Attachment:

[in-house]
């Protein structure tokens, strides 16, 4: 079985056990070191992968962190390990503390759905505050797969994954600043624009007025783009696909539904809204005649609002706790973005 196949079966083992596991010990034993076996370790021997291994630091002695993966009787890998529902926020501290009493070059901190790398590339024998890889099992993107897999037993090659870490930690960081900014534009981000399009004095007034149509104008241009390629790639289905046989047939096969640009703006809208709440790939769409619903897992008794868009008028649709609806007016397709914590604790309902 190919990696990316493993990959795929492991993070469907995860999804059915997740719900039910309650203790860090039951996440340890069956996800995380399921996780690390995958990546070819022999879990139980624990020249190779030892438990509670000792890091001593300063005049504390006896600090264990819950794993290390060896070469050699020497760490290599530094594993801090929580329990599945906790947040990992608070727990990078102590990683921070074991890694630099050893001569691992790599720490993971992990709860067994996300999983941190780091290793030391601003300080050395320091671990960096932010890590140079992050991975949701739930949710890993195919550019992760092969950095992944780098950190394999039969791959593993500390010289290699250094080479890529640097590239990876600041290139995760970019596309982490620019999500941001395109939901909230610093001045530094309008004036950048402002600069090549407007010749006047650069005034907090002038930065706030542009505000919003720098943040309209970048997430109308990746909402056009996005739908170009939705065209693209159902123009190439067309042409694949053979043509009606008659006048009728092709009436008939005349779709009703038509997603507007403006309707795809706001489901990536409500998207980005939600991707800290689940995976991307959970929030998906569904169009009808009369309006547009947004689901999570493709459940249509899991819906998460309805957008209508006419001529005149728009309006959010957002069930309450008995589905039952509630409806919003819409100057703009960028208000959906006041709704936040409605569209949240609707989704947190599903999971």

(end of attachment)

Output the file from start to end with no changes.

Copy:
[in-house]
């Protein structure tokens, strides 16, 4: 079985056990070191992968962190390990503390759905505050797969994954600043624009007025783009696909539904809204005649609002706790973005 196949079966083992596991010990034993076996370790021997291994630091002695993966009787890998529902926020501290009493070059901190790398590339024998890889099992993107897999037993090659870490930690960081900014534009981000399009004095007034149509104008241009390629790639289905046989047939096969640009703006809208709440790939769409619903897992008794868009008028649709609806007016397709914590604790309902 190919990696990316493993990959795929492991993070469907995860999804059915997740719900039910309650203790860090039951996440340890069956996800995380399921996780690390995958990546070819022999879990139980624990020249190779030892438990509670000792890091001593300063005049504390006896600090264990819950794993290390060896070469050699020497760490290599530094594993801090929580329990599945906790947040990992608070727990990078102590990683921070074991890694630099050893001569691992790599720490993971992990709860067994996300999983941190780091290793030391601003300080050395320091671990960096932010890590140079992050991975949701739930949710890993195919550019992760092969950095992944780098950190394999039969791959593993500390010289290699250094080479890529640097590239990876600041290139995760970019596309982490620019999500941001395109939901909230610093001045530094309008004036950048402002600069090549407007010749006047650069005034907090002038930065706030542009505000919003720098943040309209970048997430109308990746909402056009996005739908170009939705065209693209159902123009190439067309042409694949053979043509009606008659006048009728092709009436008939005349779709009703038509997603507007403006309707795809706001489901990536409500998207980005939600991707800290689940995976991307959970929030998906569904169009009808009369309006547009947004689901999570493709459940249509899991819906998460309805957008209508006419001529005149728009309006959010957002069930309450008995589905039952509630409806919003819409100057703009960028208000959906006041709704936040409605569209949240609707989704947190599903999971």